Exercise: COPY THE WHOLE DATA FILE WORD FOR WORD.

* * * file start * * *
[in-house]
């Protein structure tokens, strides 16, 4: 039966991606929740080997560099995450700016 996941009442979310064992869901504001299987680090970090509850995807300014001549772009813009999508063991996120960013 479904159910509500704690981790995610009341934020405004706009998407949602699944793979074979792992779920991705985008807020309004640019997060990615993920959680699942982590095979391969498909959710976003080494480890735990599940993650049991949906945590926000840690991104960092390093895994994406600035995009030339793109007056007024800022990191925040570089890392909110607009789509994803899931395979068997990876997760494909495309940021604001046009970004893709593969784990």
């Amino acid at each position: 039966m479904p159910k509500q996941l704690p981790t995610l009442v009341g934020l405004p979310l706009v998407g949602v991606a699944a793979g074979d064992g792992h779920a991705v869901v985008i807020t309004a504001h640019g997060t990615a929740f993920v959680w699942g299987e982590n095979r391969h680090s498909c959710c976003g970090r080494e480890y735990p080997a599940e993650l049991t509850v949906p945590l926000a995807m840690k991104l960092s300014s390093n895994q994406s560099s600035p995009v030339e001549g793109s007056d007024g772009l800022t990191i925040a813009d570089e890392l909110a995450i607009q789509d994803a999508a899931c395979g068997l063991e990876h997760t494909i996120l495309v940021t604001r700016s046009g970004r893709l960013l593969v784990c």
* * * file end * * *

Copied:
[in-house]
């Protein structure tokens, strides 16, 4: 039966991606929740080997560099995450700016 996941009442979310064992869901504001299987680090970090509850995807300014001549772009813009999508063991996120960013 479904159910509500704690981790995610009341934020405004706009998407949602699944793979074979792992779920991705985008807020309004640019997060990615993920959680699942982590095979391969498909959710976003080494480890735990599940993650049991949906945590926000840690991104960092390093895994994406600035995009030339793109007056007024800022990191925040570089890392909110607009789509994803899931395979068997990876997760494909495309940021604001046009970004893709593969784990």
């Amino acid at each position: 039966m479904p159910k509500q996941l704690p981790t995610l009442v009341g934020l405004p979310l706009v998407g949602v991606a699944a793979g074979d064992g792992h779920a991705v869901v985008i807020t309004a504001h640019g997060t990615a929740f993920v959680w699942g299987e982590n095979r391969h680090s498909c959710c976003g970090r080494e480890y735990p080997a599940e993650l049991t509850v949906p945590l926000a995807m840690k991104l960092s300014s390093n895994q994406s560099s600035p995009v030339e001549g793109s007056d007024g772009l800022t990191i925040a813009d570089e890392l909110a995450i607009q789509d994803a999508a899931c395979g068997l063991e990876h997760t494909i996120l495309v940021t604001r700016s046009g970004r893709l960013l593969v784990c």